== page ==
Dealing with anxiety and depression


Webster University student David Prader has struggled with addiction, panic attacks and other mental health battles since he was in junior high school.

“I grew up in a home where it wasn’t seen fit to express any emotion other than happiness,” Prader said, “There was no anger, no sadness…nothing but a smile. So when I would get angry, my parents thought I needed anger management. It made me feel like I wasn’t a normal person.”

Prader eventually took refuge in his friends, which led him down a road of bad decisions. He started using drugs and lost a relationship with his family. He was sent to a rehab center in Arkansas where there was no access to the outside world. It was there that he saw a therapist and confronted 18 years of emotions.

“The therapy helped me to realize that I wasn’t an invalid person,” Prader said, “Everyone deals with this. I was just raised in a home that made me feel like I was weird. Now I feel normal and I feel like I can be myself.”

According to the National Alliance on Mental Illness (NAMI), 25 percent of young people ages 18-24 have a diagnosable mental illness, and suicide is the 2nd leading cause of death on college campuses.

In the American College Health Association study from 2011, students reported that depression and anxiety were the number one roadblock in their academic performance.

Webster philosophy professor David Hilditch said there are two main issues he sees on campus.  One of them is anxiety, which he said can make it hard for students to manage stress, engage in class discussion or make presentations in front of the class.

“I tell students that anxiety is normal and that they can learn to manage it,” Hilditch said.  “For example, they usually get immediate relief from distressing mental states by developing the habit of tuning into a neutral bodily stimulus, such as their breathing sensations. But if the problem persists, I recommend getting professional help.”

The other common problem he sees on campus is depression.

“Depression . . . can lead to a downward spiral, where students miss classes and exams, and then engage in lots of negative rumination and self-blame, followed by worsening depression,” Hilditch said.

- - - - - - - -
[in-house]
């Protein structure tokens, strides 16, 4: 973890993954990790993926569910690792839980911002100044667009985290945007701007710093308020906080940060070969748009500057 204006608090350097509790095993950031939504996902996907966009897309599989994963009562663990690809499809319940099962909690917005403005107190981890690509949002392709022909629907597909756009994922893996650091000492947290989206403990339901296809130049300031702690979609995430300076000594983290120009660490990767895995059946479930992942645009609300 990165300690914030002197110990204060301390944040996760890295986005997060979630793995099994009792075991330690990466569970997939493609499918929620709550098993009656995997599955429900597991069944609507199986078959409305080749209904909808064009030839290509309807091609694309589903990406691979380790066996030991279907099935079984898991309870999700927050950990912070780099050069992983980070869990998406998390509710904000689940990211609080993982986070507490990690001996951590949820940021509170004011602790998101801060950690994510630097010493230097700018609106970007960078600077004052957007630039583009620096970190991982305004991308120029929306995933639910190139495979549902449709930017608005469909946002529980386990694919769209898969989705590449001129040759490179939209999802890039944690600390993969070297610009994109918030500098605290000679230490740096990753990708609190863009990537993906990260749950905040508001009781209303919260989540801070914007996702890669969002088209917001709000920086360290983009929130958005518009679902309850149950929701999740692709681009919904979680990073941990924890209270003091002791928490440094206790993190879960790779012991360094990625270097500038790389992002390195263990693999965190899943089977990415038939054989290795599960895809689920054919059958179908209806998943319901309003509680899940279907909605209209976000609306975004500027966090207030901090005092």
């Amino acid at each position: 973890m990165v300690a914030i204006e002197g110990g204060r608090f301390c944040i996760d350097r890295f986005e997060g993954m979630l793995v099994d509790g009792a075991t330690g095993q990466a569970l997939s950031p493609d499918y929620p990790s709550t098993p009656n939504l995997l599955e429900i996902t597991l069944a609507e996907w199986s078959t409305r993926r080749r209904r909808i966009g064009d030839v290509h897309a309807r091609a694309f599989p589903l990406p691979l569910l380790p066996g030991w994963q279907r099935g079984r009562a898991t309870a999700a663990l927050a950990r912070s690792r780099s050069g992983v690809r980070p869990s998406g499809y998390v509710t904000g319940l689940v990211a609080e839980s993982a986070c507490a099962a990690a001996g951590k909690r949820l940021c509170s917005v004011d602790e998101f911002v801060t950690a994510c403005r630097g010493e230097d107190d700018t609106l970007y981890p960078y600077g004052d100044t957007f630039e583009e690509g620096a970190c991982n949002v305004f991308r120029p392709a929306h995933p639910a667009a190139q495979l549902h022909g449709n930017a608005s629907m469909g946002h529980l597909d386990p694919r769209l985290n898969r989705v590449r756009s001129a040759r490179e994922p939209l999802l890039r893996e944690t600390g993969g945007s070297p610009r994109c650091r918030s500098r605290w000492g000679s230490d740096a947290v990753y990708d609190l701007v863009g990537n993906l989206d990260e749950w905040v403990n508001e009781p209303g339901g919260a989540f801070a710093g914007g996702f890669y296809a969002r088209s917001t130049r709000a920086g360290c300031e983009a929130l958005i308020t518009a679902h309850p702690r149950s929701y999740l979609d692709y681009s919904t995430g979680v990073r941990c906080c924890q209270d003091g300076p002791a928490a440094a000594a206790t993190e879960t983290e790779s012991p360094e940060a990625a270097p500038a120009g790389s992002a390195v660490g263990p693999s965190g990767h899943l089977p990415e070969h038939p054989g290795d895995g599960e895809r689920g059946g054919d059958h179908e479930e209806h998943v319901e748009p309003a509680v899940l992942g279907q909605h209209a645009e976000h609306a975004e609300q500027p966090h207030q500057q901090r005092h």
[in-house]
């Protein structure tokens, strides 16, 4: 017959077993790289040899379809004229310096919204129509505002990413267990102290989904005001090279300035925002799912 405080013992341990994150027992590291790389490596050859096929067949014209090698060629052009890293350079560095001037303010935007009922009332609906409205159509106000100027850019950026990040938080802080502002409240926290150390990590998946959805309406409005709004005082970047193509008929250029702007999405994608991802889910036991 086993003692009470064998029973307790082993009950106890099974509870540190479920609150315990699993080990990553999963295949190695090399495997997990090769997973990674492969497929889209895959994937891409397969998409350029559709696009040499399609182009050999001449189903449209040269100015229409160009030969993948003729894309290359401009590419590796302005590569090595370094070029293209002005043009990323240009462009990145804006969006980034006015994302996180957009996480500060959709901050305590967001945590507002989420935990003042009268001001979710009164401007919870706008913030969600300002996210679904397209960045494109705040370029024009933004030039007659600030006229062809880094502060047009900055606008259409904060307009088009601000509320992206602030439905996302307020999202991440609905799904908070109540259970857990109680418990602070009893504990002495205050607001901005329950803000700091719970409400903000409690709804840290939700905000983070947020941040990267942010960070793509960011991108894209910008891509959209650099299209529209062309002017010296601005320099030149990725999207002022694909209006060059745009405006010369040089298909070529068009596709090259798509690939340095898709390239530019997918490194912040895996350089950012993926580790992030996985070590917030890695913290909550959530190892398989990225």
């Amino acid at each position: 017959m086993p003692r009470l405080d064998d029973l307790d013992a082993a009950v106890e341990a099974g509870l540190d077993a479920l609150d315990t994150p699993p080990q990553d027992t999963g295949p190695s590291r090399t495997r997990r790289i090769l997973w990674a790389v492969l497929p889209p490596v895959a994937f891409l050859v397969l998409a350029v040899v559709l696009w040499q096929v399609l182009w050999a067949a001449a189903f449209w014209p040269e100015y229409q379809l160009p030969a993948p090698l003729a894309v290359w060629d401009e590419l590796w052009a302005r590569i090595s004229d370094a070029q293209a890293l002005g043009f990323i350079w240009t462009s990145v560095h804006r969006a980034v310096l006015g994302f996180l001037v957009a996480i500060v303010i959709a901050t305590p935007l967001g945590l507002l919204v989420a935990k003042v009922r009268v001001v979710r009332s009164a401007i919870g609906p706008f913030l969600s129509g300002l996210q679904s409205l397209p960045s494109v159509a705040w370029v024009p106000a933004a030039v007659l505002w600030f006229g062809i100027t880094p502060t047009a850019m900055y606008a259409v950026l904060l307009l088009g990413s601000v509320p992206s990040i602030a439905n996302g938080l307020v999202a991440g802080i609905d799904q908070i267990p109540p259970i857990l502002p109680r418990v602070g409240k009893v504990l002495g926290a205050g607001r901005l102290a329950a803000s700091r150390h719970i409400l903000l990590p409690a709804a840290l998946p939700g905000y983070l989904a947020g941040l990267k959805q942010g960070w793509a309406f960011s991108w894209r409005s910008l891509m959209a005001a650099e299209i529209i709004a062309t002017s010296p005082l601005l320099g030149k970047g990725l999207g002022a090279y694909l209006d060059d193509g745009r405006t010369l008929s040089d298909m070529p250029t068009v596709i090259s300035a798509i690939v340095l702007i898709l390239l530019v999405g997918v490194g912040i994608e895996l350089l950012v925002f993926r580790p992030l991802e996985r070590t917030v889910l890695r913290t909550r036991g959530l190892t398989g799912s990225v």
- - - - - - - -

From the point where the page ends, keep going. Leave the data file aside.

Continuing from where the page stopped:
Mental illness can include anxiety disorders, mood disorders, bipolar disorder, eating disorders, depression and other mental health issues. Webster’s Student Counseling and Life Development Center helps with all these and more.

The Student Counseling and Life Development Center focuses on assisting students, faculty, and staff in all areas of their mental health that might be impeding academic success or other areas of life.

The website provides information about how to handle problems like homesickness, abusive relationships, eating disorders and stress. There is also an assessment available that can help determine what type of illness one might be experiencing based on current feelings.

“It is most important for everyone to consider their mental health similar to physical health,” Counseling/Life Development Director Patrick Stack said. “I do not make a distinction between mental health and physical health. My overall well-being includes intellectual, emotional, social, occupational, physical and spiritual.”

The Student Counseling and Life Development Center is located at 540 Garden Ave. by Garden Park Plaza. Appointments can be made by visiting the center, calling (314)-968-7030, or emailing

Emergency counselors for Webster can be contacted at (314) 968-6911. Help can also be reached through the suicide hotline at 1(800) 273-8255 or 911.

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